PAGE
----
“This is the beginning of a long-term cooperation with our eastern neighbours.” This is how Freek van Eijk (vice chairman Circular Biobased Delta) summed up the outcome of last week’s cross-border event on chemical recycling.
The event, promisingly titled ‘Chemical Recycling: NWR-Dutch cross-border opportunities’, took place at the site of an abandoned coal mine in Bottrop (Germany). It was jointly organised by Circular Biobased Delta and Holland Circular Hotspot. Collaboration between companies in the Netherlands and North Rhine-Westphalia (NRW) was the focus.
“The opportunities to make renewable raw materials for the chemical industry via chemical recycling are huge,” Van Eijk said. “But nobody can do it alone: not the industry, not the waste managers, not the Netherlands, not Germany. That is why we are working together in a trilateral region (the Netherlands, Flanders, North Rhine-Westphalia) to realise this turnaround. Because value chains do not stop at the border.”
“Only by working together can we bring about real change,” said Mona Neubauer, NRW Minister for Economic Affairs and Climate in her welcome speech, in which she also underlined the importance of this development: “The circular economy is the key to a sustainable future, not least because it makes us less dependent on global markets.”
Oliver Krischer, environment minister in NRW stressed that only chemical recycling can make a closed carbon cycle for plastics a reality and reduce the amount of plastics that are currently incinerated because they are difficult to recycle mechanically.
This is a common interest, underlined Peter Schuurman, Dutch consul general in Germany. The Dutch and German economies are closely intertwined and both countries have the ambition to be carbon neutral by 2050.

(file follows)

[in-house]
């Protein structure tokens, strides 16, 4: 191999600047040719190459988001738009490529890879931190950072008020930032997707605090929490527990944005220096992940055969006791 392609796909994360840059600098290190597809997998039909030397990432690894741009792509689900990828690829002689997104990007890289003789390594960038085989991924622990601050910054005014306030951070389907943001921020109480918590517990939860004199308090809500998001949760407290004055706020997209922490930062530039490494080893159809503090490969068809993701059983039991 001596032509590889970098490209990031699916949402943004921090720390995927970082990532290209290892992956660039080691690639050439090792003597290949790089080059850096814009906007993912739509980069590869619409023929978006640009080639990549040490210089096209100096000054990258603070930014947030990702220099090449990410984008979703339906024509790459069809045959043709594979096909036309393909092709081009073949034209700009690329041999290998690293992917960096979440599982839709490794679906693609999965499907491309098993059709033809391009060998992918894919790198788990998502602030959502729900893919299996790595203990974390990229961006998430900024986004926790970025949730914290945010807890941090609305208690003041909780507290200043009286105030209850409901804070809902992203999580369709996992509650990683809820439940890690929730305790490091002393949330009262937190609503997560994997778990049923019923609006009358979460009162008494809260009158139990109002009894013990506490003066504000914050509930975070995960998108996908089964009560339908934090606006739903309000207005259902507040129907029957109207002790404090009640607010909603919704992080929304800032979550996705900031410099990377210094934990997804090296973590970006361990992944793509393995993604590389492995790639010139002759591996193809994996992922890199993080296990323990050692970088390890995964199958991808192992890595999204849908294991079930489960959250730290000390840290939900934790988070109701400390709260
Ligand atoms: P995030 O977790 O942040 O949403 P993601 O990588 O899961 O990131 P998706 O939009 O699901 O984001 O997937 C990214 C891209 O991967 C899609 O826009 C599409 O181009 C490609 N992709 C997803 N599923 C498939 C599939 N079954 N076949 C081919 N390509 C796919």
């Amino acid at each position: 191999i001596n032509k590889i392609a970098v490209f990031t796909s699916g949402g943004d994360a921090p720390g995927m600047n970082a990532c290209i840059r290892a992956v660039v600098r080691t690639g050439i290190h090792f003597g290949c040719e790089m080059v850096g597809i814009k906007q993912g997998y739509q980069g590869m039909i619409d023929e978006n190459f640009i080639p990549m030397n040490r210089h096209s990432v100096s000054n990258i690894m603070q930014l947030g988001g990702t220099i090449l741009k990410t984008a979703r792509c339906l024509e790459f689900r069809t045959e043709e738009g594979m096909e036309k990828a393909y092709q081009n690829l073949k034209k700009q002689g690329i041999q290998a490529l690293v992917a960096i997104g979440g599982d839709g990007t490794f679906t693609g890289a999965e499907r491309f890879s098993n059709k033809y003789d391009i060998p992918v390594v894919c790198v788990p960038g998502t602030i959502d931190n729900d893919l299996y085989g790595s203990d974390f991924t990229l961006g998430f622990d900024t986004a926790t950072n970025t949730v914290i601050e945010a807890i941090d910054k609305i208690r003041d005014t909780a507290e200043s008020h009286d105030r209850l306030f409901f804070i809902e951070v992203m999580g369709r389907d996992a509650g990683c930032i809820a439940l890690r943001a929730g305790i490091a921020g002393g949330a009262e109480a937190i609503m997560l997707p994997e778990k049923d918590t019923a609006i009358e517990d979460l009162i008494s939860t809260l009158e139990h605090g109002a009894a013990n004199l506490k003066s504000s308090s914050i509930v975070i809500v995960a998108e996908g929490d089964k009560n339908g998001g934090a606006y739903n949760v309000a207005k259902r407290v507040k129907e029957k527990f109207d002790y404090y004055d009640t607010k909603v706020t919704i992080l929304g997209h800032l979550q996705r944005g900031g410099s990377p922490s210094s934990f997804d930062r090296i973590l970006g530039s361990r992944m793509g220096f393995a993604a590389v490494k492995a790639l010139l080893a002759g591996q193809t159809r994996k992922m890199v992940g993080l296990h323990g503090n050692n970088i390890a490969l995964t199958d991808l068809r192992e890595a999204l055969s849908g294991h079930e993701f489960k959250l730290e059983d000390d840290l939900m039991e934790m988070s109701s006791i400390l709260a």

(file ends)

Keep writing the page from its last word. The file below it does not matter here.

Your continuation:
During the event in Bottrop, dozens of companies, governments and knowledge institutions met to connect parties who need each other’s knowledge and experience and thus stimulate the upscaling of promising technologies.
Prior to the event, a matchmaking session organised by Europe Enterprise Network (NL & Zenit) took place where participants met other potential partners. Participants met with six potential business partners to network and exchange information. It ended with stakeholders from Germany and the Netherlands sharing their sustainable business ideas in front of the audience.
Henning Wilts of the Wuppertal Institute and Esther Zondervan of TNO discussed the state of chemical recycling technology in both countries. This was followed by a workshop in which Arjan Joossen of Shell, Eric Romers of Inovyn (part of Ineos) and Arne Köhne of Remondis presented various challenges to the audience. The common thread was the availability of feedstocks, moderator Willem Sederel (chairman of Circular Biobased Delta) concluded afterwards. Joop Groen (Circular Biobased Delta) noted that in addition to plastics, biobased waste streams are also available as feedstocks, as are household waste streams. Joop Groen: “Chemical recycling is a field of work with many possibilities.
A second workshop on laws and regulations followed under the moderation of Reinhold Rünker, deputy head of Economics at the Ministry of Economics in NRW. In it, Arnoud Passenier, strategic advisor to the Ministry of Infrastructure and Water Management in the Netherlands, and Michael Oberdörfer from the Circular Economy and Waste Management Department of NRW’s Ministry for the Environment discussed the divergent rules and laws in both countries. Where these create barriers, harmonisation is necessary.